GERD Sounds pretty unappealing, but it’s not so bad
Another one from Israel’s blog in Providence (originally written October 2011):
As someone who believes in a holistic approach to eating, my ideal world is a place where everyone eats lots of beautiful colorful food that makes them happy around a huge table with laughing friends, and nobody ever gets sick. Of course, things are not that simple.
My partner Abigail loves cooking just as much as I do, and we have enjoyed and continue to enjoy countless meals together in our cozy kitchen. She is training to be a Doula, and is probably the most caring person I know, who has dedicated herself to facilitating the well being of others. This has sometimes been at the expense of her own health. Over the past several months, she has been experiencing a variety of stomach problems that have challenged us to become more creative at meal planning.
After a recent doctor’s visit, she was told that she would have to follow a fairly strict diet to get her stomach health back in order. This diet prescription means no acidic foods, such as tomatoes (Ghast!), wine, or garlic (Double Ghast!!). It also means no spicy foods, as well as reduced sodium, and fat.
This may seem like quite the challenge, and at first thought, it appeared that we would be stuck eating bland, grey foods for the next couple of months. I however, appreciate a good challenge.
Here are some guidelines that I came up with to ensure that Abigail’s new diet challenges would not affect the enjoyment that she gets out of food. These concepts can be applied to anyone who experiences frequent heartburn, or upset stomach. Obviously, I am not a doctor, and everyone’s body chemistry is different, so consult your physician folks when necessary.
But here goes:
Emphasize whole grains:
Important for everyone, but this helps to make sure there is adequate bulk going on in the GI-tract, which increases satiety and promotes healthy digestion. The added fiber also helps to slow digestion of sugars, which can aggravate an upset stomach.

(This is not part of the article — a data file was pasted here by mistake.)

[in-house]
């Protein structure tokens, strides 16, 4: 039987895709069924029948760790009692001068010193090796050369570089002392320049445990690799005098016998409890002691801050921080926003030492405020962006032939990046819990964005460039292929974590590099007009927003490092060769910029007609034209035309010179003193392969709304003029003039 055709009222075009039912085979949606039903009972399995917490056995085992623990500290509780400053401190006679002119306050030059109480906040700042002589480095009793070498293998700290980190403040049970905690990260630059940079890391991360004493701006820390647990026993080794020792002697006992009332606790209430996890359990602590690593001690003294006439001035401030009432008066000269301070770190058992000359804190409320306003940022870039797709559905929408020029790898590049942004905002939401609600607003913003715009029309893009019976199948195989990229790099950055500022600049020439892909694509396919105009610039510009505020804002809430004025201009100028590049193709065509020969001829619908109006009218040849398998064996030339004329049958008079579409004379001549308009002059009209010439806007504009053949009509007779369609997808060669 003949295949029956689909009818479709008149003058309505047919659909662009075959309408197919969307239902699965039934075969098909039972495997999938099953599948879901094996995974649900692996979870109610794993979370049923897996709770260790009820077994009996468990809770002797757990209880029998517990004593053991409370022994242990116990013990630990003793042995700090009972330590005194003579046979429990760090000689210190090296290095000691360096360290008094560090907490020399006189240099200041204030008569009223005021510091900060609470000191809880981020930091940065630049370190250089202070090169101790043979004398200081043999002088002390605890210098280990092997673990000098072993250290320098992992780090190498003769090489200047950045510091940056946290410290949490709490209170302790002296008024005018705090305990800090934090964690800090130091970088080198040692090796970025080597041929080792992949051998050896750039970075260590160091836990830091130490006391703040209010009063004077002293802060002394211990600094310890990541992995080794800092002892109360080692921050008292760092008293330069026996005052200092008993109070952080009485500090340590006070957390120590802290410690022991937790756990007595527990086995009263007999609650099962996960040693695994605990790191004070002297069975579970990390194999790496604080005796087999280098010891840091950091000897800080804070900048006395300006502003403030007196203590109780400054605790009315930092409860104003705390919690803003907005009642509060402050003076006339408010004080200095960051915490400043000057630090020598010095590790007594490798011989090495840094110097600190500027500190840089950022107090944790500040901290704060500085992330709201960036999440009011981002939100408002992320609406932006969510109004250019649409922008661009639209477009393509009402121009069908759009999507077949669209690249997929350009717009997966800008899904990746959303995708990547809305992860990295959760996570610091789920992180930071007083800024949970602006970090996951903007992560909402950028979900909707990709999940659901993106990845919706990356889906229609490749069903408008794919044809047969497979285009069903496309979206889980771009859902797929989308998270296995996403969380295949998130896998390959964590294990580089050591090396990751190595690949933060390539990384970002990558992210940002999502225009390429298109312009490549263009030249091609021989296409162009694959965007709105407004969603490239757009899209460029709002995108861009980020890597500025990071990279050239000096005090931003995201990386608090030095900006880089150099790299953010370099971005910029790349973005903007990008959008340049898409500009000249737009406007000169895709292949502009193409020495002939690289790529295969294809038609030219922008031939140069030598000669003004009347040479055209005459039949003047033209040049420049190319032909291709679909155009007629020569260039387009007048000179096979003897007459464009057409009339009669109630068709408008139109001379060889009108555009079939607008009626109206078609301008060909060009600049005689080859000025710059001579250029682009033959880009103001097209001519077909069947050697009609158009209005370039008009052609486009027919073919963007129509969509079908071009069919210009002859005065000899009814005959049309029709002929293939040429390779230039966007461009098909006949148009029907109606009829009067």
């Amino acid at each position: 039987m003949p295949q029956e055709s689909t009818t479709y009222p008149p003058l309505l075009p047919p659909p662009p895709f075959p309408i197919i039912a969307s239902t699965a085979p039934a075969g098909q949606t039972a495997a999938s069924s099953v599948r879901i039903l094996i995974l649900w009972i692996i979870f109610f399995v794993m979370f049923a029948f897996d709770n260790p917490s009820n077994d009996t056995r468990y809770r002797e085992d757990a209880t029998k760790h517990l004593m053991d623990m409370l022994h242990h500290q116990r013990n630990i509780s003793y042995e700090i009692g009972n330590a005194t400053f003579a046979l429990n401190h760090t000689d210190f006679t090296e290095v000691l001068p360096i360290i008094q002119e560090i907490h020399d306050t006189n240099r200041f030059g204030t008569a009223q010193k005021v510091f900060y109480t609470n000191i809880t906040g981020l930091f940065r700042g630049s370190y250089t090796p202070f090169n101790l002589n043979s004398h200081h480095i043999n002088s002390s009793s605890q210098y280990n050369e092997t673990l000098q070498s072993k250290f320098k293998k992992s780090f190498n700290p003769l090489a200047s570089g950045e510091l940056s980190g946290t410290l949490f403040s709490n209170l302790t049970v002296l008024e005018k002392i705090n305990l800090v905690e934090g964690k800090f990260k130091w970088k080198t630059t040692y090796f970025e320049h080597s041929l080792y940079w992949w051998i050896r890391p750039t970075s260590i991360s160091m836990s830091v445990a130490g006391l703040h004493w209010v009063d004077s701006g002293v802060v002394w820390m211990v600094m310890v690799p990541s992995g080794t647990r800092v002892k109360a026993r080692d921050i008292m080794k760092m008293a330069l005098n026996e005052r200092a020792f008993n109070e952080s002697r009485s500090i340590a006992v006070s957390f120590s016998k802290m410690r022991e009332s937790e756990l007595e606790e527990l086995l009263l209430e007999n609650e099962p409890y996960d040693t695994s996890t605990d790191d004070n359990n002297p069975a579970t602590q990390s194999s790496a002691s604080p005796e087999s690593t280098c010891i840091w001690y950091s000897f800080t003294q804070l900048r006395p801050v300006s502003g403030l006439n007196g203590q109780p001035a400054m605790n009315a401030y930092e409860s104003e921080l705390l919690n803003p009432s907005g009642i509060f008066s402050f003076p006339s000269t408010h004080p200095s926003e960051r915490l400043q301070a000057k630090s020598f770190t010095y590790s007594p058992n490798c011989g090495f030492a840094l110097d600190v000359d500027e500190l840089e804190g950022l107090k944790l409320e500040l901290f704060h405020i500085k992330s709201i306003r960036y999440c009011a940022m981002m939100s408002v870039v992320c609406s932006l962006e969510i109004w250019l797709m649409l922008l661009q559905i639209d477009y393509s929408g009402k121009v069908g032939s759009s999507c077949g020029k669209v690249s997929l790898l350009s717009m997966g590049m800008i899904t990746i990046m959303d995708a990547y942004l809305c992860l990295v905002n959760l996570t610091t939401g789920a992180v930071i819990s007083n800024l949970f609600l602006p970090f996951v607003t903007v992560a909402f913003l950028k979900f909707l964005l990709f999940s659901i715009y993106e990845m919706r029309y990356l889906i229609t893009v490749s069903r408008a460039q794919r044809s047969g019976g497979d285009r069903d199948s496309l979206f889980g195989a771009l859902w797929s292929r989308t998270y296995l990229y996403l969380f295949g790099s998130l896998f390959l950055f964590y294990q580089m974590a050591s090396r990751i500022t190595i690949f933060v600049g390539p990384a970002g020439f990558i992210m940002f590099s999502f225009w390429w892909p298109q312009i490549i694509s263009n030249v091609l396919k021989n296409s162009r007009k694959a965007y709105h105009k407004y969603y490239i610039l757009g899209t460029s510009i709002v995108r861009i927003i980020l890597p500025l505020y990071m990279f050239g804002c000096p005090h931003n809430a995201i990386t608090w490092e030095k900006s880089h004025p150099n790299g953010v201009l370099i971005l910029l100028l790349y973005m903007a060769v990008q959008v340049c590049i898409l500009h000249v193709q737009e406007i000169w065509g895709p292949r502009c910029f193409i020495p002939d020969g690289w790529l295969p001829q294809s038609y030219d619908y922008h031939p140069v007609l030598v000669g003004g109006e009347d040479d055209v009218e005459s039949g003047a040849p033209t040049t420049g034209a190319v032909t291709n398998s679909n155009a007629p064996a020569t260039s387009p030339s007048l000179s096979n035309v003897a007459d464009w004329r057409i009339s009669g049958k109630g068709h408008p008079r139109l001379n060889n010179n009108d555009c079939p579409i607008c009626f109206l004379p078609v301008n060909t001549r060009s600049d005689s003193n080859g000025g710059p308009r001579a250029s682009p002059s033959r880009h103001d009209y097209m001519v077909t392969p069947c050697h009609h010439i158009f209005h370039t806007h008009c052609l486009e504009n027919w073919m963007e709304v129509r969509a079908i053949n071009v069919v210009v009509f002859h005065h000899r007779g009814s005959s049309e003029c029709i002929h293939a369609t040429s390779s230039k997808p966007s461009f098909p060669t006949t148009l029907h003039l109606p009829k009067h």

Use lots of fresh vegetables, lower acid fruits, and herbs for flavor:
Again, fresh vegetables are good for all of us, but ensuring variety and color, also ensures lots of different flavors. The herbs also pack flavor and aroma punches into dishes, which can be lacking for salt and spice in this kind of diet.
Roast and caramelize vegetables to develop flavor:
Roasting vegetables, such as brussels sprouts, one of my favorites, brings out lots of depths of flavor that cannot be brought to light from other methods. A deeply caramelized vegetable imparts a deep, rich, savory, and sweet flavor that I am more than happy to eat anytime, no matter what my dietary restrictions.
We were able to put together some pretty tasty meals, using these guidelines. We made some ravioli that we filled with roasted fennel and fresh herbs. We served that with a romesco inspired sauce made from pureed roasted red peppers, yogurt, pine nuts, and lots more fresh herbs. It was delicious. We also made scrumptious banana bread for breakfast one morning. Abigail found a normal banana bread recipe, and we added yogurt, substituted whole-wheat flour, and added in some walnuts. We also replaced the sugar with honey and reduced it by half. The bread was moist, tasty, and satisfying. We ate it with some fresh Courtland apple slices and a sunny side up egg.